4. The column assembly of claim 2 wherein the plumb bob comprises: a plumb line that suspends from the indexing member; a bob attached to the plumb line and configured to be suspended below a center of the indexing member and above intersecting point of the cross-hair.

5. The column assembly of claim 4 wherein the indexing member further comprises an elongated slit extending to a center of the indexing member and configured to receive the plumb line such that the bob is suspended substantially below a center of the indexing member.

6. A column assembly comprising: a shaft including a longitudinal axis; a capital assembly configured to receive an upper end of the shaft; a base assembly including a retaining ring configured to receive a lower end of the shaft; an indexing member configured to align with the longitudinal axis of the shaft and to engage with the capital assembly; a plumb bob configured to be suspended from a center of the indexing member; and a centering target associated with the retaining ring and adapted to provide a visual indication of a center of the base assembly for aligning the retaining ring with the plumb bob when the plumb bob is suspended from the center of the indexing member; wherein the capital assembly comprises: a capital having a top wall that extends over a top end of the shaft, said top wall including a substantially planar upper surface; and an alignment opening formed in an upper surface of the top wall and configured to receive the indexing member, such that the indexing member vertically aligns the capital when engaged in the alignment opening and the capital vertically aligns the shaft.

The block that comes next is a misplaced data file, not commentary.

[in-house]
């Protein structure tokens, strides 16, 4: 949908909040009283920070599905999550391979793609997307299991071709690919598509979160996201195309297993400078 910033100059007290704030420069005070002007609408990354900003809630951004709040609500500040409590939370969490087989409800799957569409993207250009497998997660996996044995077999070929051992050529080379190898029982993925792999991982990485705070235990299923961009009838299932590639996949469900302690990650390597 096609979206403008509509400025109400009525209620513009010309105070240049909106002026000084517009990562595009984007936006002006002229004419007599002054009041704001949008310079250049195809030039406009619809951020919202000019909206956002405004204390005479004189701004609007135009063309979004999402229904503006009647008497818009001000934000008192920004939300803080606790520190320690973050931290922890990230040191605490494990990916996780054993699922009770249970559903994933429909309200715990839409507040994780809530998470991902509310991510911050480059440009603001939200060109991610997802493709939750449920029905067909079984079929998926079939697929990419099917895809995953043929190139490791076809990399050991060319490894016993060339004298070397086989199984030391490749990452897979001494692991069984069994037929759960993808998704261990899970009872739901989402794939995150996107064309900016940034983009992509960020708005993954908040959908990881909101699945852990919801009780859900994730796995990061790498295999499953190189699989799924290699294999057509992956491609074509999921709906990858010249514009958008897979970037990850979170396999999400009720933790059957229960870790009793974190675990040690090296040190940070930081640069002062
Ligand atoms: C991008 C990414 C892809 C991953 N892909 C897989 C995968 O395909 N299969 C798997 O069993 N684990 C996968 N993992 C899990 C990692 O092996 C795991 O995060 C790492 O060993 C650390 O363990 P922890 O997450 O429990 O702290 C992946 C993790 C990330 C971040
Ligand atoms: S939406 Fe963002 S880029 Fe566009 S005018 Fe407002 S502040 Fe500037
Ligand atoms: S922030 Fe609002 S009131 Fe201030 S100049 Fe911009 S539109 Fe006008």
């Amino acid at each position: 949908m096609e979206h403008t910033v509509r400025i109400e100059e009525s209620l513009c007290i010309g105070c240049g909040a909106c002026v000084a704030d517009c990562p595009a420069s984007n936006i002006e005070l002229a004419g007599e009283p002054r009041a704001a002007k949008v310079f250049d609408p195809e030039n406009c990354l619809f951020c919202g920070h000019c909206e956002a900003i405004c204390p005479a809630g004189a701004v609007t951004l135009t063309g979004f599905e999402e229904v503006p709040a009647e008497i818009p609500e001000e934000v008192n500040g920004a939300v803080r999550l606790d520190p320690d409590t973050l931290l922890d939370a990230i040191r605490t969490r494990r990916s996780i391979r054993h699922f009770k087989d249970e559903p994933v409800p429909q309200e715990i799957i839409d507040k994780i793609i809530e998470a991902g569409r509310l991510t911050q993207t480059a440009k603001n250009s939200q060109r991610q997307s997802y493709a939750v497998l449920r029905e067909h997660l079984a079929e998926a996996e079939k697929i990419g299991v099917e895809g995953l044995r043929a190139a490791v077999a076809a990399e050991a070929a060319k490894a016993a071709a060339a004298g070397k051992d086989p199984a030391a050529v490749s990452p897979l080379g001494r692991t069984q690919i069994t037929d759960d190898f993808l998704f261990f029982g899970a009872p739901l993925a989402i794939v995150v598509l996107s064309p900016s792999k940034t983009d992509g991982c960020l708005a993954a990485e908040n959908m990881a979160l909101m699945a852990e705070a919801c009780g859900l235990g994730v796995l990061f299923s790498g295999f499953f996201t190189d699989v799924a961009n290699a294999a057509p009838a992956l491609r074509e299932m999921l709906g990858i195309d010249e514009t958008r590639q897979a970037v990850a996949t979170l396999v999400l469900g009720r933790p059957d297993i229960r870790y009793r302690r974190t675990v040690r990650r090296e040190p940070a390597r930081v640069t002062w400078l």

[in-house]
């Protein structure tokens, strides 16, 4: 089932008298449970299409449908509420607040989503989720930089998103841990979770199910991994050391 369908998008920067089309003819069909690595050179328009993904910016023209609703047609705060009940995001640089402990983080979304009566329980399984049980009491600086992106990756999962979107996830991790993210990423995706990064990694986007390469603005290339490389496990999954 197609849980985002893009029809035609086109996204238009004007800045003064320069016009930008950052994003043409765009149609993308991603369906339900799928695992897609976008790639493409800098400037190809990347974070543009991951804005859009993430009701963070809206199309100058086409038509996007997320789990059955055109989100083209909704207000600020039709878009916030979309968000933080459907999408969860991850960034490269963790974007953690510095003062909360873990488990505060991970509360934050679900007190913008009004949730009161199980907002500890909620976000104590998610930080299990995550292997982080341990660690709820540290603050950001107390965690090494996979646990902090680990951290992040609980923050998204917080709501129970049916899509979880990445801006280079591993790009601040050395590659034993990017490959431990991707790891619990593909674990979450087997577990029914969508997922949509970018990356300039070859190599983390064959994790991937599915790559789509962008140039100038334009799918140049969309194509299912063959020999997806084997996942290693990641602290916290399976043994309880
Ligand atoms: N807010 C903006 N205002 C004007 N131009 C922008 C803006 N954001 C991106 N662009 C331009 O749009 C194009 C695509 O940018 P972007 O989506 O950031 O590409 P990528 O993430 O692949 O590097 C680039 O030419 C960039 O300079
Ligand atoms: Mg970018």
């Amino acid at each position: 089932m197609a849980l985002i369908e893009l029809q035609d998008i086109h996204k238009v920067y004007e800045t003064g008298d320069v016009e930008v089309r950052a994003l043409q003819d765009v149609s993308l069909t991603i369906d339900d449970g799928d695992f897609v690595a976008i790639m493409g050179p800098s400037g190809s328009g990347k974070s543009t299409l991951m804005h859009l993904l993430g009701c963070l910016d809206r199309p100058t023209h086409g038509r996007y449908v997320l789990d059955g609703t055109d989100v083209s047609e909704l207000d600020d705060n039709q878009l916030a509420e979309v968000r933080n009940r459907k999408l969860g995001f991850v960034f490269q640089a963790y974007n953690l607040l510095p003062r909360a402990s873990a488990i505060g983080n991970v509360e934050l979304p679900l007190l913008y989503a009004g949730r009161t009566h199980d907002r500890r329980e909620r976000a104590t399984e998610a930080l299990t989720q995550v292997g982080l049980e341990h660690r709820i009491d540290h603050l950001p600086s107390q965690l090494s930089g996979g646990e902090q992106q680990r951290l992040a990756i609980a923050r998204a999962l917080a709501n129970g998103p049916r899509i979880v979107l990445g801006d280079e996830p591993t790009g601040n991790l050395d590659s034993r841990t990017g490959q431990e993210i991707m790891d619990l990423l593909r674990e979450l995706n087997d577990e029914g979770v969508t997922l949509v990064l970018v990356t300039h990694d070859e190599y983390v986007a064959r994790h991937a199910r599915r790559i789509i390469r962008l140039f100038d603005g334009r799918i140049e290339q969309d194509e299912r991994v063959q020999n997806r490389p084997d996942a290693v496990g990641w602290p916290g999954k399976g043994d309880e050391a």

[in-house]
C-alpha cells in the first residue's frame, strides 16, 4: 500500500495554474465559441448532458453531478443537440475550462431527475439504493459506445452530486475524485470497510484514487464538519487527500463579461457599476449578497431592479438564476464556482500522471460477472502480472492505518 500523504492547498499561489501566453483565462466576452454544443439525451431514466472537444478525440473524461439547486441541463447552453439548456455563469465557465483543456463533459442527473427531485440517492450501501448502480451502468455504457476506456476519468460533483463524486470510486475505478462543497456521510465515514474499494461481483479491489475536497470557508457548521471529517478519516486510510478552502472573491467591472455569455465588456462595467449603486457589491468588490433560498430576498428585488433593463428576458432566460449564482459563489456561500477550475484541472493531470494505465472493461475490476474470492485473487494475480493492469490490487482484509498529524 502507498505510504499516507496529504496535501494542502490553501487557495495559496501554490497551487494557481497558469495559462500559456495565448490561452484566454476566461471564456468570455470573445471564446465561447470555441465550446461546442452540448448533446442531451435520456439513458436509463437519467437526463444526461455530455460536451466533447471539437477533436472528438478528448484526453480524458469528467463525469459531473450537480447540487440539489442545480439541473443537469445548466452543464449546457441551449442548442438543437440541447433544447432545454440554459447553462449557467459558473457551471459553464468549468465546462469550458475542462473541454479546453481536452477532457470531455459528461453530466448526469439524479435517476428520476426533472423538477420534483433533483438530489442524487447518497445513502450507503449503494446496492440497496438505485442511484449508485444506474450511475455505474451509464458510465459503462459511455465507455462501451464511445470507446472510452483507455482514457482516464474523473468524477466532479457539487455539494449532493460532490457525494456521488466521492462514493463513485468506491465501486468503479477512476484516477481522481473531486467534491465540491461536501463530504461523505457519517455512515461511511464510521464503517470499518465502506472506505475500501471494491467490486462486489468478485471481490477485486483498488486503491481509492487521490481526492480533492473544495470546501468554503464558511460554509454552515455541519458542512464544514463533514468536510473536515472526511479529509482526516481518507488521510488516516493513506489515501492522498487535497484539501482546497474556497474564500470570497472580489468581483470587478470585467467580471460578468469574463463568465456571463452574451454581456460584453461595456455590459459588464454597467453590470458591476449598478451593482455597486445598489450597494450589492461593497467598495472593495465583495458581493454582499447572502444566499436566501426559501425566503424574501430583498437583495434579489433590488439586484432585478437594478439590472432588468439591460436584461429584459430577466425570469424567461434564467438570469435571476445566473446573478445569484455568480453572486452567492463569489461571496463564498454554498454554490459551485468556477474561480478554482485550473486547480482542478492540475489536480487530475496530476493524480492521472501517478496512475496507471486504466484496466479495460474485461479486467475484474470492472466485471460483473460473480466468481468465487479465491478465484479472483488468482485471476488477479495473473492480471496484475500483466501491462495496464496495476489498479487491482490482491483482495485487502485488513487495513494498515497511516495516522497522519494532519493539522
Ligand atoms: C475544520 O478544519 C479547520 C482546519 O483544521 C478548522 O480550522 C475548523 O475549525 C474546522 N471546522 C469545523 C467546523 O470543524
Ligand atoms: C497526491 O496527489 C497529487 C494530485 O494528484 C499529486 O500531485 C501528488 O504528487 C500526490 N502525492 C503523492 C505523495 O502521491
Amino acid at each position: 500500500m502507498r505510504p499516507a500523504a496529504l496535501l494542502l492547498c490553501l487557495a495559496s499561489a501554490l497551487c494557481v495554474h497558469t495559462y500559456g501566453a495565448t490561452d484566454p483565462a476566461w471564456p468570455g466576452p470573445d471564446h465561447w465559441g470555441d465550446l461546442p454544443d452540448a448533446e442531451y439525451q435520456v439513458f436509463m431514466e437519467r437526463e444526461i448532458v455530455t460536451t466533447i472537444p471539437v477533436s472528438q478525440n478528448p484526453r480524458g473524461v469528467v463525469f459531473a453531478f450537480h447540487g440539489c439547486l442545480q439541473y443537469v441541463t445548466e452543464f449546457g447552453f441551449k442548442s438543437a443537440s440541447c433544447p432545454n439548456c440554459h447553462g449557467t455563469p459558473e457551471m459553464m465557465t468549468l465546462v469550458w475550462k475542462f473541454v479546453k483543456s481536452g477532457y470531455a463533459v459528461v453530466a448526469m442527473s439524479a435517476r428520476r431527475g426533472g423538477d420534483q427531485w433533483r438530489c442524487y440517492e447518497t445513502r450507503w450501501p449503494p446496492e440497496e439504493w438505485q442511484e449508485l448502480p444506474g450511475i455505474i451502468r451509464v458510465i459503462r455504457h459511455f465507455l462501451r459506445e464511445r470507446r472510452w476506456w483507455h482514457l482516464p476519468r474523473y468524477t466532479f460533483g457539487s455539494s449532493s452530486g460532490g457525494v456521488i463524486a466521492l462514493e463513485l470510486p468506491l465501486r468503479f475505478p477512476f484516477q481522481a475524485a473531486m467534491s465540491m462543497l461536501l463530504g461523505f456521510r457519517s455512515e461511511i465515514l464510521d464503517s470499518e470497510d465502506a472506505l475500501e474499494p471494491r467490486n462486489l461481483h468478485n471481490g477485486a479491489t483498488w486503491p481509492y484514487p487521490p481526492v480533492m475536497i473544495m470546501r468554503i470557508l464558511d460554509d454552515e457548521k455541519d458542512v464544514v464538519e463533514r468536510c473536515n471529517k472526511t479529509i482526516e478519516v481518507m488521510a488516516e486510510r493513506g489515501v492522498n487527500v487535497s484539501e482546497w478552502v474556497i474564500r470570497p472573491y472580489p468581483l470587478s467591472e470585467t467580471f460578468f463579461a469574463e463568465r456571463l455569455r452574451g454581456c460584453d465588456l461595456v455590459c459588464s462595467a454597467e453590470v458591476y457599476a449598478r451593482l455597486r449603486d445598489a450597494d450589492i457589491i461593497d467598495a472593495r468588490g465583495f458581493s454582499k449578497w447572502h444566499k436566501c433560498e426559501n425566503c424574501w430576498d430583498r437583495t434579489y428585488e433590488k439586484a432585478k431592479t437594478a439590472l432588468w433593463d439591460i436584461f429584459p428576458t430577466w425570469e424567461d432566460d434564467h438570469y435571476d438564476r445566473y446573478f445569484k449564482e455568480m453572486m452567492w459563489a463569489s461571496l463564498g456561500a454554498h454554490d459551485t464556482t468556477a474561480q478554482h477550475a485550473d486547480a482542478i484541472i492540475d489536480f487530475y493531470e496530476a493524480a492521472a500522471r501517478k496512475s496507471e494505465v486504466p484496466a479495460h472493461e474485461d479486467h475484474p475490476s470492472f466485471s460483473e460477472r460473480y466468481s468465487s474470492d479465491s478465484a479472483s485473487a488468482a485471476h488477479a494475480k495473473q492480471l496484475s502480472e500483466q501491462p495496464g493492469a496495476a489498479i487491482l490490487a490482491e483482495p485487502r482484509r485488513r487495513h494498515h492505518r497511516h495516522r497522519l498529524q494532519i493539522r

7. The column assembly of claim 6 wherein the centering target comprises a line forming a cross hair at a center of the base assembly.

8. The column assembly of claim of claim 7 wherein the line forming the cross-hair is part of the plumb bob.

9. The column assembly of claim 8 wherein the retaining ring comprises: a central opening sized to receive a lower part of the shaft; and a plurality of notches arranged around the central opening and adapted to receive the line forming the cross-hair.

10. The column assembly of claim 6 wherein the plumb bob comprises: a plumb line that suspends from the indexing member; a bob attached to the plumb line and configured to be suspended below a center of the indexing member and above intersecting point of the cross-hair.